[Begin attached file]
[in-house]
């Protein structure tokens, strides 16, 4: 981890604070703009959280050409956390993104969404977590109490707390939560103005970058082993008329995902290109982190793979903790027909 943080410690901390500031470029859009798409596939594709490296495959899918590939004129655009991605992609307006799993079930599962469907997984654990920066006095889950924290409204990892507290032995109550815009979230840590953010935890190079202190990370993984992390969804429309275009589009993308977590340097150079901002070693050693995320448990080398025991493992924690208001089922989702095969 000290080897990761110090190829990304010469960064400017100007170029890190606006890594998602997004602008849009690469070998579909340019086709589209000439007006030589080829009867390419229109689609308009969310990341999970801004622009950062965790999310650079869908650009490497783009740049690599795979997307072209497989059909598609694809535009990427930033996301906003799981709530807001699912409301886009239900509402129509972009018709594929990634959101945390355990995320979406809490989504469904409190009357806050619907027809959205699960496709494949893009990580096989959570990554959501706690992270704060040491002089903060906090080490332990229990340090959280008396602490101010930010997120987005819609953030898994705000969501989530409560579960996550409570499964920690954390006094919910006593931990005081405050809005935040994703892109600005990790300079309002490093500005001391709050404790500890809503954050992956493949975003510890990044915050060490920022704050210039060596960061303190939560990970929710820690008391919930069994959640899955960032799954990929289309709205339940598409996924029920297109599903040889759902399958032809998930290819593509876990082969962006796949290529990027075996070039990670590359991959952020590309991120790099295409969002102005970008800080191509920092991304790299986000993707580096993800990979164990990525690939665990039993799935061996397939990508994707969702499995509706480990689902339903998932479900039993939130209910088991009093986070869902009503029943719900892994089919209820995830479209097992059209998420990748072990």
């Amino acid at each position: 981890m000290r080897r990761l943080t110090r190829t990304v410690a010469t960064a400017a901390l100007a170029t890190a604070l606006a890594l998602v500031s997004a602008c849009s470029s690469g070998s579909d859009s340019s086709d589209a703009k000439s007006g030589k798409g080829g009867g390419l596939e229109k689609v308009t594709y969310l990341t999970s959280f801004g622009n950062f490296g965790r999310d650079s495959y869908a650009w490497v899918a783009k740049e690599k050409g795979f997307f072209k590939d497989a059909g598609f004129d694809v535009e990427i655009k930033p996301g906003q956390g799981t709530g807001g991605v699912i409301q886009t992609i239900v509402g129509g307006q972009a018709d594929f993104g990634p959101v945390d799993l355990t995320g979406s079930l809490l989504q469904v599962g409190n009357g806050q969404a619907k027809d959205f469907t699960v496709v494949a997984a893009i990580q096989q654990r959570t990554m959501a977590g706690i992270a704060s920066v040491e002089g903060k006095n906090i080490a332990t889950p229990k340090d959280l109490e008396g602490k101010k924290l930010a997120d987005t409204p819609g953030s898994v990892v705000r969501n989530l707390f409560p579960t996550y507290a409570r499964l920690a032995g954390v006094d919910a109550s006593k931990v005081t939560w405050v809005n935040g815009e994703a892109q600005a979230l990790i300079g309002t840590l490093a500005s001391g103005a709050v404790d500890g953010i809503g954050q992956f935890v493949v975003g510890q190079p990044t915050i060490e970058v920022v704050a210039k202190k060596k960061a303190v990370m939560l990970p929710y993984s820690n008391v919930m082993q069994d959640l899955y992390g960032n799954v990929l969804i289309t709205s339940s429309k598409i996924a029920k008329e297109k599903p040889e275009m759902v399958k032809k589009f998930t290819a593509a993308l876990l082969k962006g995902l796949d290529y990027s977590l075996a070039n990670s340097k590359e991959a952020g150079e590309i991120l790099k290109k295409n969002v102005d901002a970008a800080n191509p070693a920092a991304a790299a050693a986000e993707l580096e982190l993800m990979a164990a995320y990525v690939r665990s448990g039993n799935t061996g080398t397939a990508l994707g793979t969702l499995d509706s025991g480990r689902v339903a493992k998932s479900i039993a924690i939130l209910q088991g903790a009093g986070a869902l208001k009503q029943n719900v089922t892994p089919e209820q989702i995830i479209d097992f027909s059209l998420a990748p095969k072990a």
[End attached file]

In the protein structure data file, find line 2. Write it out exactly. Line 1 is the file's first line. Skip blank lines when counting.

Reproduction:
């Protein structure tokens, strides 16, 4: 981890604070703009959280050409956390993104969404977590109490707390939560103005970058082993008329995902290109982190793979903790027909 943080410690901390500031470029859009798409596939594709490296495959899918590939004129655009991605992609307006799993079930599962469907997984654990920066006095889950924290409204990892507290032995109550815009979230840590953010935890190079202190990370993984992390969804429309275009589009993308977590340097150079901002070693050693995320448990080398025991493992924690208001089922989702095969 000290080897990761110090190829990304010469960064400017100007170029890190606006890594998602997004602008849009690469070998579909340019086709589209000439007006030589080829009867390419229109689609308009969310990341999970801004622009950062965790999310650079869908650009490497783009740049690599795979997307072209497989059909598609694809535009990427930033996301906003799981709530807001699912409301886009239900509402129509972009018709594929990634959101945390355990995320979406809490989504469904409190009357806050619907027809959205699960496709494949893009990580096989959570990554959501706690992270704060040491002089903060906090080490332990229990340090959280008396602490101010930010997120987005819609953030898994705000969501989530409560579960996550409570499964920690954390006094919910006593931990005081405050809005935040994703892109600005990790300079309002490093500005001391709050404790500890809503954050992956493949975003510890990044915050060490920022704050210039060596960061303190939560990970929710820690008391919930069994959640899955960032799954990929289309709205339940598409996924029920297109599903040889759902399958032809998930290819593509876990082969962006796949290529990027075996070039990670590359991959952020590309991120790099295409969002102005970008800080191509920092991304790299986000993707580096993800990979164990990525690939665990039993799935061996397939990508994707969702499995509706480990689902339903998932479900039993939130209910088991009093986070869902009503029943719900892994089919209820995830479209097992059209998420990748072990």